Illustration of a man reading the paper, on his exercise bike and filling in his calendar
Illustration of a man reading the paper, on his exercise bike and filling in his calendar

Managing your mental health – the importance of establishing a routine

There are a range of measures people with existing mental health conditions can put in place to support their health and wellbeing through the COVID-19 pandemic. This article looks at the importance of establishing a routine.

One of the biggest challenges we’re all facing is how to manage the enormous disruption to our normal lives.

Our work, home and social lives have been turned upside down and we’re having to find new ways to live.

When so much seems out of our control, it’s important that we try to establish structure to our days to provide some stability.

Psychologist Sabina Read said routine and ritual are vital tools to help create a ‘new normal’.

We can be really anchored by those daily routines and if you feel that you’ve lost that anchor that could knock you off your feet. So the first question to ask ourselves is, what parts of my day and my routine traditionally have been the most useful and important, enjoyable and helpful for me and how can I adapt them to this new normal?
Ms Read said.

Common routines that can help create a sense of structure and normality are exercise and social connection.

If you previously did pilates, yoga or a gym session before work, then find a way to adapt that practice for the home setting.

And if you enjoy having lunch with others, schedule in a lunchtime catch-up by phone or video call where you can sit around and chat as you usually would.

Creating a plan for each day, with set times for each task can provide stability and comfort at a time of uncertainty.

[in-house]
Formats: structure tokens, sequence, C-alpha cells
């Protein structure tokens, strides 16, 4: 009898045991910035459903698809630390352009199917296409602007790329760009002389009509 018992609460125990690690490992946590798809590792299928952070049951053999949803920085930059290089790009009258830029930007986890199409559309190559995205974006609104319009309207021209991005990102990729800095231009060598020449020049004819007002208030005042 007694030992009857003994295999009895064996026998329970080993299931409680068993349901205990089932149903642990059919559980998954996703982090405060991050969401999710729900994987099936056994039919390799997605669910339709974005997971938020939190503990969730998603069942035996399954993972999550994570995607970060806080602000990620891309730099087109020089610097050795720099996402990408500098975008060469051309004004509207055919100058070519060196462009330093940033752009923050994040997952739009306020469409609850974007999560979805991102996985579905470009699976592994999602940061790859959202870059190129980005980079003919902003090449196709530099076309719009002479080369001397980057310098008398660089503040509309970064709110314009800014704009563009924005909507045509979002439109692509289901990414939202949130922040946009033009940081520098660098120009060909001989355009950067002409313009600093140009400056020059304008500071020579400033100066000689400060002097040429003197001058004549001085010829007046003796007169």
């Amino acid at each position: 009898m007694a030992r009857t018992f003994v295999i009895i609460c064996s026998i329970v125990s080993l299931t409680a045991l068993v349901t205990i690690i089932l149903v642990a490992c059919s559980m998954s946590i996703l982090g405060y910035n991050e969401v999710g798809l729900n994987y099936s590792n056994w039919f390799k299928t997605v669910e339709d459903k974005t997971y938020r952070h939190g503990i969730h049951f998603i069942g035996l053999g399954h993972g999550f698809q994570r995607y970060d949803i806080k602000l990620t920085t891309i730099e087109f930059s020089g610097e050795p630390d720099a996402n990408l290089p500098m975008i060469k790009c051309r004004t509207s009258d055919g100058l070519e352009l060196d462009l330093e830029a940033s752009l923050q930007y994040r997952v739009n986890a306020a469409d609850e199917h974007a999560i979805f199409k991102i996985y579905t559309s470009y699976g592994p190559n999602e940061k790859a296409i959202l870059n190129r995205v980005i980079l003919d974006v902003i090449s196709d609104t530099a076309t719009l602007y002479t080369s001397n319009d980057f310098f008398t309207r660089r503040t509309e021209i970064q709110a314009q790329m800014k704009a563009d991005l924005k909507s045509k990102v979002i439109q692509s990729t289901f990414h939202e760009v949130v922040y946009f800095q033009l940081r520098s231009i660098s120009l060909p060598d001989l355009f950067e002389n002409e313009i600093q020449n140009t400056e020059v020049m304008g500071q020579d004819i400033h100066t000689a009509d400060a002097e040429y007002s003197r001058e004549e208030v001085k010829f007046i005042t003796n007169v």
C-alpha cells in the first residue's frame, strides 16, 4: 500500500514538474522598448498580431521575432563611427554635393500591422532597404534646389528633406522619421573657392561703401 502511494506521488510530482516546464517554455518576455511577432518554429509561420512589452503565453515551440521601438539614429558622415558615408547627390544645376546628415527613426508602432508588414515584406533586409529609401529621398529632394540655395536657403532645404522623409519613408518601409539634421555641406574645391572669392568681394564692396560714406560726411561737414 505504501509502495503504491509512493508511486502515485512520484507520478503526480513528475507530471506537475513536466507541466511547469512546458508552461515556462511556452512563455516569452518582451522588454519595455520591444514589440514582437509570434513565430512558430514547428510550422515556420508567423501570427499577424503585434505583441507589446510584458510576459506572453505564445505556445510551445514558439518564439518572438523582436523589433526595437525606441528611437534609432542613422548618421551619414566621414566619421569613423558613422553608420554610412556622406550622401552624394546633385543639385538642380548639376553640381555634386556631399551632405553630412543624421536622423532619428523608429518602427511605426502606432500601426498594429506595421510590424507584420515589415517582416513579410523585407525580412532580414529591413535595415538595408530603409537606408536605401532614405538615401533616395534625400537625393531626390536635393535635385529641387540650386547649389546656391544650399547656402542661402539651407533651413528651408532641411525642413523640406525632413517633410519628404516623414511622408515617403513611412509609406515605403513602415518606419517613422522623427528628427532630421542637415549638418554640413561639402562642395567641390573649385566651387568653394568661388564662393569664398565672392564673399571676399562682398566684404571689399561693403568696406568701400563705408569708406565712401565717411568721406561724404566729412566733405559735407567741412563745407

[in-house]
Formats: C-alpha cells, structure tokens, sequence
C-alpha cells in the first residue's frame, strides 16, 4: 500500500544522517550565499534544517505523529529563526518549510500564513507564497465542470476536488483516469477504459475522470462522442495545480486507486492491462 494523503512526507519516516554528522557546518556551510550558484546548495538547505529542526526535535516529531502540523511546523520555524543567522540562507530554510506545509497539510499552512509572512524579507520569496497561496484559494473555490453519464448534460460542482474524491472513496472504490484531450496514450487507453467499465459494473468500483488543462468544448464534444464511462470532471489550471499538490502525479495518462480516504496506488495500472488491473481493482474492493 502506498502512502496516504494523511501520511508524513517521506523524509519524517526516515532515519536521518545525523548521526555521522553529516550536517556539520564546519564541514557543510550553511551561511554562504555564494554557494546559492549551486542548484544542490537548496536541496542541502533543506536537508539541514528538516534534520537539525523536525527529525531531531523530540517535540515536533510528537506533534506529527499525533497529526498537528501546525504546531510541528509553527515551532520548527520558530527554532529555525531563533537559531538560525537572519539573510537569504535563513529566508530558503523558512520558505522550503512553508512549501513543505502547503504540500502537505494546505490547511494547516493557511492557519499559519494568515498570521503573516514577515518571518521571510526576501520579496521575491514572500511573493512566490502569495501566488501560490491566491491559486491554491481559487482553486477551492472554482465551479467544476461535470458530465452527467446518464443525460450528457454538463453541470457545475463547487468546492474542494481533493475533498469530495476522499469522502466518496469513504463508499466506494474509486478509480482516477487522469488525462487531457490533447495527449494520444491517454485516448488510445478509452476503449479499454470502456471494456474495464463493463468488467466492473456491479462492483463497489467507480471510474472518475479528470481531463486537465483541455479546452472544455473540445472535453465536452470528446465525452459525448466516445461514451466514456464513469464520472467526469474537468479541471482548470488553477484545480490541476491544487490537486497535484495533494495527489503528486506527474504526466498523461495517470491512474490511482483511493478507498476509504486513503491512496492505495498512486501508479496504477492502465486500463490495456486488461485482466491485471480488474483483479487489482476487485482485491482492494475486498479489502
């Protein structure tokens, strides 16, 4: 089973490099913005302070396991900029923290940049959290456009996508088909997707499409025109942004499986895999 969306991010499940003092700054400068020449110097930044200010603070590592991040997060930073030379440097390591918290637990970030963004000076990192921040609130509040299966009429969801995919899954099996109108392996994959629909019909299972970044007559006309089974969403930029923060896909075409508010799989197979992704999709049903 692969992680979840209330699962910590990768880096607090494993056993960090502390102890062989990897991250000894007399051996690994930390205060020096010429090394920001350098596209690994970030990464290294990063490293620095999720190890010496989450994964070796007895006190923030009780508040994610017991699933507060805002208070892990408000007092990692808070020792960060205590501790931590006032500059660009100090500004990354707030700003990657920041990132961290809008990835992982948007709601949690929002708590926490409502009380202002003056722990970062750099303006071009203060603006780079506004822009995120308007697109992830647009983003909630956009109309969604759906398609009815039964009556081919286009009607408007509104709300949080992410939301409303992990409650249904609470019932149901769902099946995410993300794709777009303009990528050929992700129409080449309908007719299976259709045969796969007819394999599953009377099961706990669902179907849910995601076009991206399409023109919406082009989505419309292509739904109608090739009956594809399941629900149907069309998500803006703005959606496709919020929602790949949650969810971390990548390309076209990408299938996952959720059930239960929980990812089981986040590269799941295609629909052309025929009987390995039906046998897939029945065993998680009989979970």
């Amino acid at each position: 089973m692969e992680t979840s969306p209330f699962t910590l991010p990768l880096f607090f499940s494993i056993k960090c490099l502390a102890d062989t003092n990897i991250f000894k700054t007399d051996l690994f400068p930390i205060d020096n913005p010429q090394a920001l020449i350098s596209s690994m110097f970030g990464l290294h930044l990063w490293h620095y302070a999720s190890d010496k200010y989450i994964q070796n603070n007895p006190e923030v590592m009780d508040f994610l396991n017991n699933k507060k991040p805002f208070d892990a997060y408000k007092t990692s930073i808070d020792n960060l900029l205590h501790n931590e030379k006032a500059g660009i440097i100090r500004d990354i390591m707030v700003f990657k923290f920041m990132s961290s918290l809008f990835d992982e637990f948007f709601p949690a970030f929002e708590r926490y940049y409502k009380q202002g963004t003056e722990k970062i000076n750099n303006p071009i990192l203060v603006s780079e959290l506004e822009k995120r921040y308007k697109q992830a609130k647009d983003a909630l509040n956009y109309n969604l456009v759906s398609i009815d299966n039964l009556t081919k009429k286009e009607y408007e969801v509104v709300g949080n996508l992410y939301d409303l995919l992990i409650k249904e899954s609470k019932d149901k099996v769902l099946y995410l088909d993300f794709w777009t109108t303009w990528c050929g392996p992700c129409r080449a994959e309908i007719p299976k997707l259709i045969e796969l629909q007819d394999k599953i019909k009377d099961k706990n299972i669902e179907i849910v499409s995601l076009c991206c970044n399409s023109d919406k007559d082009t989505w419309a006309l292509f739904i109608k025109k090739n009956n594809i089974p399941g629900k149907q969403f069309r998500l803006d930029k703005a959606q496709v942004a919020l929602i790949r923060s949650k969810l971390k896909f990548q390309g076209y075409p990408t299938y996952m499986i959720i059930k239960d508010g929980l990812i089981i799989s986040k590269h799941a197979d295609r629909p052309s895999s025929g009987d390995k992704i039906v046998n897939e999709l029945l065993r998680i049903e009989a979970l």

Even if it’s simple things like what time you eat, get up, go to bed or chat to a friend, having a structure will make long days spent at home more manageable.

We want to create pockets of certainty, moments of knowing, time when we have assurance that we know what happens at this moment in time on this day,
Ms Read said.
These routines create circuit breakers throughout the day. It just offsets all the uncertainty by knowing that at 7.30 every morning I lie down on my yoga mat on my living room floor with my dog.

And if you’re working from home, you can create structure by having set start and finish times, allocating a specific space for work, and taking regular breaks.

Ms Read said at a time of great uncertainty, we need to focus on what we can control and break our day down into small, achievable tasks.

We can’t control the bigger picture but we can control how we break down our day. It’s these smaller things that are seemingly less urgent and less powerful that are actually the building blocks that create a sense of stability to help us navigate today.

Follow the links below for more information on the other key measures Beyond Blue has highlighted that will help strengthen and support your mental health through the coronavirus pandemic.

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